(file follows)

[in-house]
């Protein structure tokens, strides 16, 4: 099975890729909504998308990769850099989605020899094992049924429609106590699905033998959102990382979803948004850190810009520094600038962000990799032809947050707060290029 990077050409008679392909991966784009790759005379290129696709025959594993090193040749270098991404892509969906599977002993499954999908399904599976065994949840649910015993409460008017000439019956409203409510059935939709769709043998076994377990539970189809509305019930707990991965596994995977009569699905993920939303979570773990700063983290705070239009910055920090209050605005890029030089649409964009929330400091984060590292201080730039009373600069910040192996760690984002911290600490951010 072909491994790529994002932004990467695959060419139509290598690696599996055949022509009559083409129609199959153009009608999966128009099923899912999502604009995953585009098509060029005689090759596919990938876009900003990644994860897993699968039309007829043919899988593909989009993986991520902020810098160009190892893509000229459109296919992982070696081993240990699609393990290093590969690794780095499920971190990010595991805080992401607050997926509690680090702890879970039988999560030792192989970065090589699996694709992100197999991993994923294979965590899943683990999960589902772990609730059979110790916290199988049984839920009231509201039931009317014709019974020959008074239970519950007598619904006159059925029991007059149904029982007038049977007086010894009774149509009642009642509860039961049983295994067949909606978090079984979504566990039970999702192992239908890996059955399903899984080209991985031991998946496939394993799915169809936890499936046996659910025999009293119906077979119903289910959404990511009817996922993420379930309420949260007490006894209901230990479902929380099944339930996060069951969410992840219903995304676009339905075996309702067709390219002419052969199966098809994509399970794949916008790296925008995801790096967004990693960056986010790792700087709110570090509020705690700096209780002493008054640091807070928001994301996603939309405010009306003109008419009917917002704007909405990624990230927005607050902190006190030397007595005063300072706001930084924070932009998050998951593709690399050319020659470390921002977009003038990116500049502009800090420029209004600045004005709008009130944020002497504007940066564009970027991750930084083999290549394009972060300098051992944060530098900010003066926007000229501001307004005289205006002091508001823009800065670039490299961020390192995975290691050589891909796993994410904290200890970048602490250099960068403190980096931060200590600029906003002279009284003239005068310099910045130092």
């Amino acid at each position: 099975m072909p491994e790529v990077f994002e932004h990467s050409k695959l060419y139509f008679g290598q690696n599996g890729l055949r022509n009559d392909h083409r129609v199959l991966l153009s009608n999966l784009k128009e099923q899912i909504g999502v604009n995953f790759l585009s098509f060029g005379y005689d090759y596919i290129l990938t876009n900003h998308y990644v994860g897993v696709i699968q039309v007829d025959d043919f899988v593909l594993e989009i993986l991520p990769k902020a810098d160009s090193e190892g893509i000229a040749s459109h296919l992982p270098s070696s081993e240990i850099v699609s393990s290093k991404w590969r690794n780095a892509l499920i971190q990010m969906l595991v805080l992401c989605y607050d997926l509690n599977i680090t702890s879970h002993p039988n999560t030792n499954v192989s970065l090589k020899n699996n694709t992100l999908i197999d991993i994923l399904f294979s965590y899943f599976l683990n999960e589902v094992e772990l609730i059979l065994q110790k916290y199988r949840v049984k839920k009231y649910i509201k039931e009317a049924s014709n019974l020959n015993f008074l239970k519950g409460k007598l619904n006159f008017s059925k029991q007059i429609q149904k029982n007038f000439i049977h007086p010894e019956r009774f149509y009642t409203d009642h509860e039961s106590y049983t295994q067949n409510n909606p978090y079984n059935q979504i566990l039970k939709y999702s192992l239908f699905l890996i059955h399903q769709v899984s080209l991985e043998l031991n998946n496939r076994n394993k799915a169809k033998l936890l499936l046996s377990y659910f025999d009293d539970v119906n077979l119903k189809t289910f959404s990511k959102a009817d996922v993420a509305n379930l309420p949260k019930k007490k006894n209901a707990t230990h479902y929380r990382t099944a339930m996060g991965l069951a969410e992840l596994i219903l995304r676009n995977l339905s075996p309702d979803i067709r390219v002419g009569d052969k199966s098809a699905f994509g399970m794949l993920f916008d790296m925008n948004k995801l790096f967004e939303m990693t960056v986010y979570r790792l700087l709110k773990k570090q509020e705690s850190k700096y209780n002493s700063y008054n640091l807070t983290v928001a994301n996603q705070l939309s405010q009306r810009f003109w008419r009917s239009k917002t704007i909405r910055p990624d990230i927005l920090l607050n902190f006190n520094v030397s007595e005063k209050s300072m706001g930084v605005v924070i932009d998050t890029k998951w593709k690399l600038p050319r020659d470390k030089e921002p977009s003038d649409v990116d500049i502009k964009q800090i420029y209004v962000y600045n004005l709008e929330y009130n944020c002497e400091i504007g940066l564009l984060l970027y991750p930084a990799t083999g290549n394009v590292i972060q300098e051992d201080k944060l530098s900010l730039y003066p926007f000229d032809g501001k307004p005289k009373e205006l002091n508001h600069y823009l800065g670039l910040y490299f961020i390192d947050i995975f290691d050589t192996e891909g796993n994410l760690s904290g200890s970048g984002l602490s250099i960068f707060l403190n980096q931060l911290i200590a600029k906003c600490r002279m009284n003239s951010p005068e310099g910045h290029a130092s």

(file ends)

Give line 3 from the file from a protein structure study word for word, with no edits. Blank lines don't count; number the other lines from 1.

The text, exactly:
């Amino acid at each position: 099975m072909p491994e790529v990077f994002e932004h990467s050409k695959l060419y139509f008679g290598q690696n599996g890729l055949r022509n009559d392909h083409r129609v199959l991966l153009s009608n999966l784009k128009e099923q899912i909504g999502v604009n995953f790759l585009s098509f060029g005379y005689d090759y596919i290129l990938t876009n900003h998308y990644v994860g897993v696709i699968q039309v007829d025959d043919f899988v593909l594993e989009i993986l991520p990769k902020a810098d160009s090193e190892g893509i000229a040749s459109h296919l992982p270098s070696s081993e240990i850099v699609s393990s290093k991404w590969r690794n780095a892509l499920i971190q990010m969906l595991v805080l992401c989605y607050d997926l509690n599977i680090t702890s879970h002993p039988n999560t030792n499954v192989s970065l090589k020899n699996n694709t992100l999908i197999d991993i994923l399904f294979s965590y899943f599976l683990n999960e589902v094992e772990l609730i059979l065994q110790k916290y199988r949840v049984k839920k009231y649910i509201k039931e009317a049924s014709n019974l020959n015993f008074l239970k519950g409460k007598l619904n006159f008017s059925k029991q007059i429609q149904k029982n007038f000439i049977h007086p010894e019956r009774f149509y009642t409203d009642h509860e039961s106590y049983t295994q067949n409510n909606p978090y079984n059935q979504i566990l039970k939709y999702s192992l239908f699905l890996i059955h399903q769709v899984s080209l991985e043998l031991n998946n496939r076994n394993k799915a169809k033998l936890l499936l046996s377990y659910f025999d009293d539970v119906n077979l119903k189809t289910f959404s990511k959102a009817d996922v993420a509305n379930l309420p949260k019930k007490k006894n209901a707990t230990h479902y929380r990382t099944a339930m996060g991965l069951a969410e992840l596994i219903l995304r676009n995977l339905s075996p309702d979803i067709r390219v002419g009569d052969k199966s098809a699905f994509g399970m794949l993920f916008d790296m925008n948004k995801l790096f967004e939303m990693t960056v986010y979570r790792l700087l709110k773990k570090q509020e705690s850190k700096y209780n002493s700063y008054n640091l807070t983290v928001a994301n996603q705070l939309s405010q009306r810009f003109w008419r009917s239009k917002t704007i909405r910055p990624d990230i927005l920090l607050n902190f006190n520094v030397s007595e005063k209050s300072m706001g930084v605005v924070i932009d998050t890029k998951w593709k690399l600038p050319r020659d470390k030089e921002p977009s003038d649409v990116d500049i502009k964009q800090i420029y209004v962000y600045n004005l709008e929330y009130n944020c002497e400091i504007g940066l564009l984060l970027y991750p930084a990799t083999g290549n394009v590292i972060q300098e051992d201080k944060l530098s900010l730039y003066p926007f000229d032809g501001k307004p005289k009373e205006l002091n508001h600069y823009l800065g670039l910040y490299f961020i390192d947050i995975f290691d050589t192996e891909g796993n994410l760690s904290g200890s970048g984002l602490s250099i960068f707060l403190n980096q931060l911290i200590a600029k906003c600490r002279m009284n003239s951010p005068e310099g910045h290029a130092s």